WHEN THE villain turns out to be the victor, stand by for the jeers. Chief writer RON REED tunes into the aftermath of Usain Bolt’s dethroning at the athletics world championships.
THE WINNER was booed off the track and the third placegetter did a lap of honour. You don’t see that in big-time sport very often – in fact, it may never have happened. But then, we have never seen the like of Usain Bolt before and probably never will again. So his defeat by Justin Gatlin – and by another American, Christian Coleman – in the 100m at the track and field world championships in London was a melancholy moment for fans of all sports, not just athletics.
It is being called a triumph of evil over good, which might be a slightly melodramatic way of putting it but accurate enough nonetheless, and a public relations disaster, which is undeniable. Track and field has the same image problem – if not quite as deep-seated, possibly — as cycling did until Lance Armstrong was exposed and it began to clean itself up, a process which has, thankfully, recovered a lot of lost ground.
Bolt was the antidote to that. In that, he has one important thing in common with an Australian sports star of the very recent past, namely Cadel Evans. Both have been high-achieving flag-bearers for clean sport during periods of widespread corruption. Evans began his long campaign to win the Tour de France while Armstrong was still riding and when, as history has pretty much proven, it was impossible to be sure than any winner of the great race going back many years had ever been clean. That might be unfair to certain individuals – we’ll never know for sure — but it is reasonable to suggest that until Evans came second twice and then triumphed in 2011, the first Australian to do so, the sport was crying out desperately for someone to believe in. The boy from Barwon Heads was that saviour, a factor which adds even more weight to my oft-repeated assertion that his win was the greatest individual feat by an Australian sportsman in at least the last 50 years, probably ever. His legacy will be that he demonstrated to all young cyclists – all sportsmen, for that matter – that it was possible to do great things drug-free.
Ditto for Bolt. That’s why it is so unsettling that if he was ever going to be beaten at all, it had to be by a performer who has had no compunction in using illegal short-cuts to get where he has and who, therefore, cannot be regarded as completely trustworthy even now. To be charitable to Gatlin, it’s a pity that he will always be remembered that way because the 2004 Olympic gold medal and now two world titles more than a decade apart suggest that he could have been anything anyway – well, not quite; nobody else could be Usain Bolt. That’s why he at least had the good grace to bow down on one knee to Bolt the minute the dethroning was completed. In that emotional moment, Bolt was still the king and in the eyes of most people he always will be. In his final race – except for a relay to come – he was defeated, but that’s not the same thing at all as bowing out as a loser.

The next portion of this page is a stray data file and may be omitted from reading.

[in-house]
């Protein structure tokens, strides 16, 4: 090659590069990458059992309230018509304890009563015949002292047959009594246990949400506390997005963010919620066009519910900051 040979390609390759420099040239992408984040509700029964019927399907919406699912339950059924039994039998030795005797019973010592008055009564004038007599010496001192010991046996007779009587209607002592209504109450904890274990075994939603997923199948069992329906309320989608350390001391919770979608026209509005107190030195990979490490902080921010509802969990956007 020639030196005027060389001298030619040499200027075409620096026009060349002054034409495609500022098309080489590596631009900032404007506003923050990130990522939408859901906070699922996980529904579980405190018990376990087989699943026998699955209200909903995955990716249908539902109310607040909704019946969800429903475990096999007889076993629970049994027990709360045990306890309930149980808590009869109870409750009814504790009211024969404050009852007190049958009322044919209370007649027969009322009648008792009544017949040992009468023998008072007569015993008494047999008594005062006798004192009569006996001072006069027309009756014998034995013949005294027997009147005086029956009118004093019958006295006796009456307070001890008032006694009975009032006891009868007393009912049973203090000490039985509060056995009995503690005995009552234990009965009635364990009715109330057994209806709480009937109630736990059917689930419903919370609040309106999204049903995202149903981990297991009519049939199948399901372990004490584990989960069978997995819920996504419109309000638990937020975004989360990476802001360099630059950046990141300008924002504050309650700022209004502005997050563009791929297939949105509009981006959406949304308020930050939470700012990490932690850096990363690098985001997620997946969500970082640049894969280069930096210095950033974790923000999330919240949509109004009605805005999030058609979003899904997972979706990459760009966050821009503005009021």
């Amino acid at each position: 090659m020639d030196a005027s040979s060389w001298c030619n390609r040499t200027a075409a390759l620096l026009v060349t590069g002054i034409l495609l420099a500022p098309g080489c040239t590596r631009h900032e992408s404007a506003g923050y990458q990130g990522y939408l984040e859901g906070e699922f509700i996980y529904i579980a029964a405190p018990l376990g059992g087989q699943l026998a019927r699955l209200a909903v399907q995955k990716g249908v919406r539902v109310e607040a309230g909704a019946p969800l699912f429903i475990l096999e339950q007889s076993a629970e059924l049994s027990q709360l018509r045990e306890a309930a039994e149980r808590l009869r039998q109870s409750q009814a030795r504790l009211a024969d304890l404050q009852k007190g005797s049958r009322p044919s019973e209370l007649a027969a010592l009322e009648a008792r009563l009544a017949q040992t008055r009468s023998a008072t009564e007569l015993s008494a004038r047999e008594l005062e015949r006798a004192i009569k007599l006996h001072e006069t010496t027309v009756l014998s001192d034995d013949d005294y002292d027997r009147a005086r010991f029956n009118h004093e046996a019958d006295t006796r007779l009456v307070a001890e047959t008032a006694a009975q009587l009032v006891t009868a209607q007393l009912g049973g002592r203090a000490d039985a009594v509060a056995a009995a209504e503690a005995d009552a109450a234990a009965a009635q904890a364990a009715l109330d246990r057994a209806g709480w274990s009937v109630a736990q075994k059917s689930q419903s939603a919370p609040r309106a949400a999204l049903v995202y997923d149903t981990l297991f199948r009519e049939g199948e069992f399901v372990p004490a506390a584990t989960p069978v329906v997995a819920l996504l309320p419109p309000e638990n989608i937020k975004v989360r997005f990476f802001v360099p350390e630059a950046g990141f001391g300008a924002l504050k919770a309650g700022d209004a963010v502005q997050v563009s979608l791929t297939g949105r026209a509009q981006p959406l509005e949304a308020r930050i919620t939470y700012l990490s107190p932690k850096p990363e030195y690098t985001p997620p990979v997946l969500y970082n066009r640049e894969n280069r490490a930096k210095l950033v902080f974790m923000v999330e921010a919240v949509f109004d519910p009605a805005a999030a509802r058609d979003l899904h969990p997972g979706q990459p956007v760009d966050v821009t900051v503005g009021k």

Was the outcome a surprise? Not really. Bolt is getting no younger, has not been in good form all year and has battled a back injury. In his preview of the titles for sportshounds.com.au veteran athletics writer and coach Mike Hurst warned that Gatlin was poised to pull off the unthinkable, or at least the unwanted. Being as deeply embedded in the welfare of the sport he has always loved, Hurst will be taking little joy out of being proven right – again. The winning time, 9.92 seconds, would have been eaten alive by Bolt at his best, but a lumbering start and the absence of any surge at the finish restricted him to 9.95.
Not surprisingly, the arrow-shooting showman was absent in the aftermath – there was nothing to celebrate – but the sense of sportsmanship wasn’t. He said he was disappointed but there was no hint of acrimony towards his conqueror. Quite the opposite. He congratulated Gatlin and told him he did not deserve the jeers. On TV, he praised the American as a competitor who always shows up and does his best. It was a classy exit.
As for Gatlin, he said all the right things about his rival. But the one thing he has never said, and still hasn’t, is any expression of remorse or apology for the damage he inflicted on the greatest of all Olympic sports – not once but twice. That’s why Bolt was wrong in one respect. The booing was entirely justified.
Author: Ron Reed
RON REED has spent more than 50 years as a sportswriter or sports editor, mainly at The Herald and Herald Sun. He has covered just about every sport at local, national and international level, including multiple assignments at the Olympic and Commonwealth games, cricket tours, the Tour de France, America’s Cup yachting, tennis and golf majors and world title fights.